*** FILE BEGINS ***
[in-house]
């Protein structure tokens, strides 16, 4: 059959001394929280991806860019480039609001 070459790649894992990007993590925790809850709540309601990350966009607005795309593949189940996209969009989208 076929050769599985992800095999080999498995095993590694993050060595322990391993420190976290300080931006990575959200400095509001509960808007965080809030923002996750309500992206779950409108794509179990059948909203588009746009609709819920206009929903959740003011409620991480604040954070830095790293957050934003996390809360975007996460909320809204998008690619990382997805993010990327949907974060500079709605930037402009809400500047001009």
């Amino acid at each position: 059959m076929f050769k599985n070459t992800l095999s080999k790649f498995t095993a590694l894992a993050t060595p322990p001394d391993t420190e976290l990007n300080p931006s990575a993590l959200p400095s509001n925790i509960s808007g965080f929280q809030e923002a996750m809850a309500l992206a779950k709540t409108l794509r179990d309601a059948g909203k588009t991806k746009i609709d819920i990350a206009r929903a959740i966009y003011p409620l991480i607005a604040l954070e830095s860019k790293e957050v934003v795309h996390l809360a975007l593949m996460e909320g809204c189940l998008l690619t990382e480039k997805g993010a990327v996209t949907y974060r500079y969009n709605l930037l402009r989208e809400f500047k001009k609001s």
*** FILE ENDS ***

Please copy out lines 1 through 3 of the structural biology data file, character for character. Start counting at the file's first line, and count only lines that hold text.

[in-house]
């Protein structure tokens, strides 16, 4: 059959001394929280991806860019480039609001 070459790649894992990007993590925790809850709540309601990350966009607005795309593949189940996209969009989208 076929050769599985992800095999080999498995095993590694993050060595322990391993420190976290300080931006990575959200400095509001509960808007965080809030923002996750309500992206779950409108794509179990059948909203588009746009609709819920206009929903959740003011409620991480604040954070830095790293957050934003996390809360975007996460909320809204998008690619990382997805993010990327949907974060500079709605930037402009809400500047001009």
């Amino acid at each position: 059959m076929f050769k599985n070459t992800l095999s080999k790649f498995t095993a590694l894992a993050t060595p322990p001394d391993t420190e976290l990007n300080p931006s990575a993590l959200p400095s509001n925790i509960s808007g965080f929280q809030e923002a996750m809850a309500l992206a779950k709540t409108l794509r179990d309601a059948g909203k588009t991806k746009i609709d819920i990350a206009r929903a959740i966009y003011p409620l991480i607005a604040l954070e830095s860019k790293e957050v934003v795309h996390l809360a975007l593949m996460e909320g809204c189940l998008l690619t990382e480039k997805g993010a990327v996209t949907y974060r500079y969009n709605l930037l402009r989208e809400f500047k001009k609001s």